It's hardly a contrarian take: the Grammys suck.
Chances are you've heard someone say it, or you've said it yourself, or you've read a headline that shared a similar sentiment. Over the last ten years, the music industry's foremost awards show has doubled-down on tone deaf dogma and artistic rigidity, refusing to recognise the progression of popular music. Whilst they're a much degraded institution of popular culture, the awards nonetheless inspire outrage and disappointment each year.
Nominally honouring "artistic achievement, technical proficiency and overall excellence in the recording industry, without regard to album sales or chart position," The Grammys are often seen as an overly-formal congratulations for powerful artists and the labels that back them. Whilst there's a semblance of truth in this, it's a bit too simple an explanation.
The most obvious of The Grammys sins is its treatment of hip hop. An increasing popular genre for the last 25 years, hip hop records have won just two Best Album Grammys. They're often nominated yet never victorious, a fact that's prompted claims of tokenism. Having recently ascended to the United State's foremost musical genre, will hip hop finally get the credit it deserves? In order to find out, we're looking into some of the most notable hip hop snubs since 1989.
We want to believe in the Grammys, and no accolade-related injustice can extinguish this hope. Now in their sixth decade, can the antiquated awards ceremony modernise its approach to musical appreciation, or will it continue to hold steady as a vanguard of Anglo-centric tradition?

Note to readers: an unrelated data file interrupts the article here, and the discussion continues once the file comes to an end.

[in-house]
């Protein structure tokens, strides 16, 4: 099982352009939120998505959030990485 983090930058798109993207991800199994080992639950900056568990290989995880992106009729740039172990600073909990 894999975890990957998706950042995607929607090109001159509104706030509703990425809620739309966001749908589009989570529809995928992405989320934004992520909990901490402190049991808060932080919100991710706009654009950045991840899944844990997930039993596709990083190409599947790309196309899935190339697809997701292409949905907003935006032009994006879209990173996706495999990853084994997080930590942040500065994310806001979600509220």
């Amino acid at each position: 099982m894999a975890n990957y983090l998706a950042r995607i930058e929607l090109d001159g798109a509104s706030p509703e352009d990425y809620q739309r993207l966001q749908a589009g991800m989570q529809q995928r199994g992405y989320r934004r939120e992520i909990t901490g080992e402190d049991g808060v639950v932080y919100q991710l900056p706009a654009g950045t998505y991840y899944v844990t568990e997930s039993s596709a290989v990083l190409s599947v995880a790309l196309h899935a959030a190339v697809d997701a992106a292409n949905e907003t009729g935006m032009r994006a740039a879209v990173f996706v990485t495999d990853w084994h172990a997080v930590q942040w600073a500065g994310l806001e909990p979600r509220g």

A Bad (W)rap
It's worth recalling that the first hip hop album to be nominated for the Grammy Award for Best Album was MC Hammer's 1991 debut, Please Hammer, Don't Hurt 'Em. Whilst only one song on the record was Hammer's seminal "Can't Touch This," it apparently warranted cultural recognition from the Academy, who had previously overlooked such seminal and significant titles as NWA's Straight Outta Compton, Slick Rick's The Great Adventures of Slick Rick and Public Enemy's It Takes a Nation of Millions to Hold Us Back. Whilst it might seem idealistic to imagine that these titles would be acknowledged by the Grammys, it's worth noting that all three were RIAA-certified Platinum records by 1990, indicative of their critical and commercial success.
Worse still, it wouldn't be until 1997 that another hip hop record was nominated for the flagship award. The critical and commercial successes enjoyed by hip hop throughout the 1990s - often considered to be the "golden age of rap" - was lost on the Academy, who failed to nominate classics such as N.W.A.'s Niggaz4Life, Nas' Illmatic, The Notorious B.I.G.'s Ready to Die, Tupac's All Eyez On Me, Wu-Tang Clan's Enter The Wu-Tang (36 Chambers) and JAY-Z's Reasonable Doubt.
The next nominated rap album, The Fugees' The Score, ultimately lost to Celine Dion's Falling Into You. Fugees singer Lauryn Hill would go on to make history with her 1999 debut, The Miseducation Of Lauryn Hill, becoming the first hip hop artist to be honoured with the Academy's most prestigious award. Southern-rap legends Outkast would repeat the feat in 2004, becoming the second hip hop act to secure the accolade. As of 2018, they are the last to do so.
Why is it that, as hip hop becomes the dominant force in American culture, the Grammys continually refuse to acknowledge the artistic worth of the genre?
Out Of Touch?